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Old 04-20-2021, 05:18 PM   #21 (permalink)
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When I did some maintainance on my car, I noticed a point where drag could be reduced:
The cooling system.
My car doesn't have a ducted radiator, wich implies I have more cooling drag than I need to.
As it is mid engined, I have the space in the front to add some ducting and the front bumper does have a nice shape to implement a grille block or intake duct.
Idealy I could take some inspirations from the Porsche 911 (996) and use the cooling air as air curtains around the front wheels.
But I will have to look a bit more closely at how I can route the airflow from the radiator.

I've taken a look at the CDA in the wiki:
Even though my cars CD is not that good at 0.31 (softtop), the CDA of 5.68 (soft top) is not that bad.
A gen 1 Insight has a CDA 5.00, to match it I only need to go from a CD 0.31 to down to 0.273.
I haven't done any measurements yet, but the hardtop alone certainly makes a difference and so does my VG mod.
With a flat undertray, ducted radiator and a fastback, I think I could beat an Insights CDA.
After all, I only need a 12% drag reduction to do so and that's based on a softtop.

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Old 04-21-2021, 06:15 AM   #22 (permalink)
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Only concern with flat floor/undertray/diffuser on mid engined and rear engined cars is the gearbox/differential temperatures and exhaust heat. There may be enough cooling already through the rear vents but it is something to think about.
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Old 04-21-2021, 11:56 AM   #23 (permalink)
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Quote:
Originally Posted by AeroMcAeroFace View Post
Only concern with flat floor/undertray/diffuser on mid engined and rear engined cars is the gearbox/differential temperatures and exhaust heat. There may be enough cooling already through the rear vents but it is something to think about.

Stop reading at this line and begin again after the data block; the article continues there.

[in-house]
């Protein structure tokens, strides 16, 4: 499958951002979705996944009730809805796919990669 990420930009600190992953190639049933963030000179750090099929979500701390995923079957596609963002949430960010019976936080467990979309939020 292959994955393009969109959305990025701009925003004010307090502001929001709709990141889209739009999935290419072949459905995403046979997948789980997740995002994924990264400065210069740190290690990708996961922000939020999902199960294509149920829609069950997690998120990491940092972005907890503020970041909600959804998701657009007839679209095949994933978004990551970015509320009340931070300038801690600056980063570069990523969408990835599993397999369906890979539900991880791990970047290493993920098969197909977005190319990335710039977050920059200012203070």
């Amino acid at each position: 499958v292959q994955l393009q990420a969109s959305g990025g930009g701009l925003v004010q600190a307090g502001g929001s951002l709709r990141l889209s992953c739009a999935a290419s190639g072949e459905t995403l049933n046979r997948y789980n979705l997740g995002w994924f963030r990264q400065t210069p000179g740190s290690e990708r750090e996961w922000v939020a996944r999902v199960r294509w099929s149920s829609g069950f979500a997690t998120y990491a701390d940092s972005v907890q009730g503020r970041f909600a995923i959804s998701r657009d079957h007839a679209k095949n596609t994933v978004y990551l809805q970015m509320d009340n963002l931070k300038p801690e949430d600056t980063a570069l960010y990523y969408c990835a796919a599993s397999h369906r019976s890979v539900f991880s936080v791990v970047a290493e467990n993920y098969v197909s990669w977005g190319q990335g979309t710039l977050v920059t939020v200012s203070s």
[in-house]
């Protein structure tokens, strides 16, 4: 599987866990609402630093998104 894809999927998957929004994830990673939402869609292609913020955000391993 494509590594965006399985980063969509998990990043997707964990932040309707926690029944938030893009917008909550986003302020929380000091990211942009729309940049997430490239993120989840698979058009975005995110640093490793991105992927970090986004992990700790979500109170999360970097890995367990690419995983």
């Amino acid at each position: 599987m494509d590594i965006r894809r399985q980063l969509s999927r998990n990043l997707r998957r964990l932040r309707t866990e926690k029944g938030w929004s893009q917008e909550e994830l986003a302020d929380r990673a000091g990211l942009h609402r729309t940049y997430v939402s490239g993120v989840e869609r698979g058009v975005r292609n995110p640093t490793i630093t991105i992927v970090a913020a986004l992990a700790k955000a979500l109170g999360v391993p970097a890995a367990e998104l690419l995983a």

The transaxle shouldn't produce much heat, it's a 5-speed manual running good synthetic oil and the engine only has 100kW.
The exaust is mostly behind a heatshield and airflow in there is from front to back via the sidescoops.
Besides, there are plastic panels under there anyway, but they aren't at all aerodynamic.
They act more lile a parachute, wich is why I didn't mount them again after doing some engine work.
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Old 04-21-2021, 12:01 PM   #24 (permalink)
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It wasn't that the transaxle produces heat, more that it could be heated by the exhaust. But if there is high airflow through the engine bay anyway, you should be okay.
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Old 04-21-2021, 12:04 PM   #25 (permalink)
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Just for any non-EU Spyder drivers reading this:
DON'T reduce the airflow around the oilpan.
The 1ZZ runs its oil notoriously hot, especialy in the Spyder.
This causes serious issues and is part of the reason why they don't last.
Only EU models have an oilcooler.
If yours doesn't have one, I seriously suggest you get an aftermarket one.
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Old 04-23-2021, 05:26 PM   #26 (permalink)
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When looking from the front I'm questioning how much drag reduction a full grille block would yield.
The air intake on this car is quite massive, I don't need that much cooling and with over 10L of coolant, I likely don't need any cooling at all on many trips.